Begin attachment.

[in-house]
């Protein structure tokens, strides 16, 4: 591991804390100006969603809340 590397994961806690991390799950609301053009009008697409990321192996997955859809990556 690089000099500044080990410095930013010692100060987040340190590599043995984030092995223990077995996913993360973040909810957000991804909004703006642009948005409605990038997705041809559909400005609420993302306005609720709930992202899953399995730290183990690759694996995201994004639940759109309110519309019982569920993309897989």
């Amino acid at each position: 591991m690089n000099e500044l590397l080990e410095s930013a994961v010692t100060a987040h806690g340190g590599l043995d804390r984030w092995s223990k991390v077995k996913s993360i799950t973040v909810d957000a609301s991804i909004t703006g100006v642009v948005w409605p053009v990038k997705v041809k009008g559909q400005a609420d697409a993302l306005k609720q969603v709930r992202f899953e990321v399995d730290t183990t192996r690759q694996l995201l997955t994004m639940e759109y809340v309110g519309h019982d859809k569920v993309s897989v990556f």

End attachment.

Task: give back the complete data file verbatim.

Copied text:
[in-house]
């Protein structure tokens, strides 16, 4: 591991804390100006969603809340 590397994961806690991390799950609301053009009008697409990321192996997955859809990556 690089000099500044080990410095930013010692100060987040340190590599043995984030092995223990077995996913993360973040909810957000991804909004703006642009948005409605990038997705041809559909400005609420993302306005609720709930992202899953399995730290183990690759694996995201994004639940759109309110519309019982569920993309897989």
């Amino acid at each position: 591991m690089n000099e500044l590397l080990e410095s930013a994961v010692t100060a987040h806690g340190g590599l043995d804390r984030w092995s223990k991390v077995k996913s993360i799950t973040v909810d957000a609301s991804i909004t703006g100006v642009v948005w409605p053009v990038k997705v041809k009008g559909q400005a609420d697409a993302l306005k609720q969603v709930r992202f899953e990321v399995d730290t183990t192996r690759q694996l995201l997955t994004m639940e759109y809340v309110g519309h019982d859809k569920v993309s897989v990556f």